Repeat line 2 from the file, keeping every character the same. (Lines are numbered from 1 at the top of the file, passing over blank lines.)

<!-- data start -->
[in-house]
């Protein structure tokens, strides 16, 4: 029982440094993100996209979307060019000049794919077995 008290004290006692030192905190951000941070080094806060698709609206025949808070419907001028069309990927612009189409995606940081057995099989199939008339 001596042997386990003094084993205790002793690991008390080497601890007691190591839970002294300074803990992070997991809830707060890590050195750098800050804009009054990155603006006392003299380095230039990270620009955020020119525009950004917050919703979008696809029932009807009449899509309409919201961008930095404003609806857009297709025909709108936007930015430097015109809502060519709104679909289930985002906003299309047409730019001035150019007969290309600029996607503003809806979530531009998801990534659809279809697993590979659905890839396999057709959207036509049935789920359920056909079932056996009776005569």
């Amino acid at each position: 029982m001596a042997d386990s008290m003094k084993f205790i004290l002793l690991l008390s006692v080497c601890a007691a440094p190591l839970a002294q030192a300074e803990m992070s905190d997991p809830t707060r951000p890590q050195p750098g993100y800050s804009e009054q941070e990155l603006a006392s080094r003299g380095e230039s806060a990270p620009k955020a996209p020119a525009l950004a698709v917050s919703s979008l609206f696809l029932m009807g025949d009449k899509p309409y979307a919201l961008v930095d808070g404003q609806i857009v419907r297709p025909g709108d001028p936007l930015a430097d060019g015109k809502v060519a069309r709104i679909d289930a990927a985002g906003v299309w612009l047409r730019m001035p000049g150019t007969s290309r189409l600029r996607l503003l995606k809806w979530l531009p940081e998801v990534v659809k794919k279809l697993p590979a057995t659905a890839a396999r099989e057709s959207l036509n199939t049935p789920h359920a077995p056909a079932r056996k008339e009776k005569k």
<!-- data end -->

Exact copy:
């Protein structure tokens, strides 16, 4: 029982440094993100996209979307060019000049794919077995 008290004290006692030192905190951000941070080094806060698709609206025949808070419907001028069309990927612009189409995606940081057995099989199939008339 001596042997386990003094084993205790002793690991008390080497601890007691190591839970002294300074803990992070997991809830707060890590050195750098800050804009009054990155603006006392003299380095230039990270620009955020020119525009950004917050919703979008696809029932009807009449899509309409919201961008930095404003609806857009297709025909709108936007930015430097015109809502060519709104679909289930985002906003299309047409730019001035150019007969290309600029996607503003809806979530531009998801990534659809279809697993590979659905890839396999057709959207036509049935789920359920056909079932056996009776005569």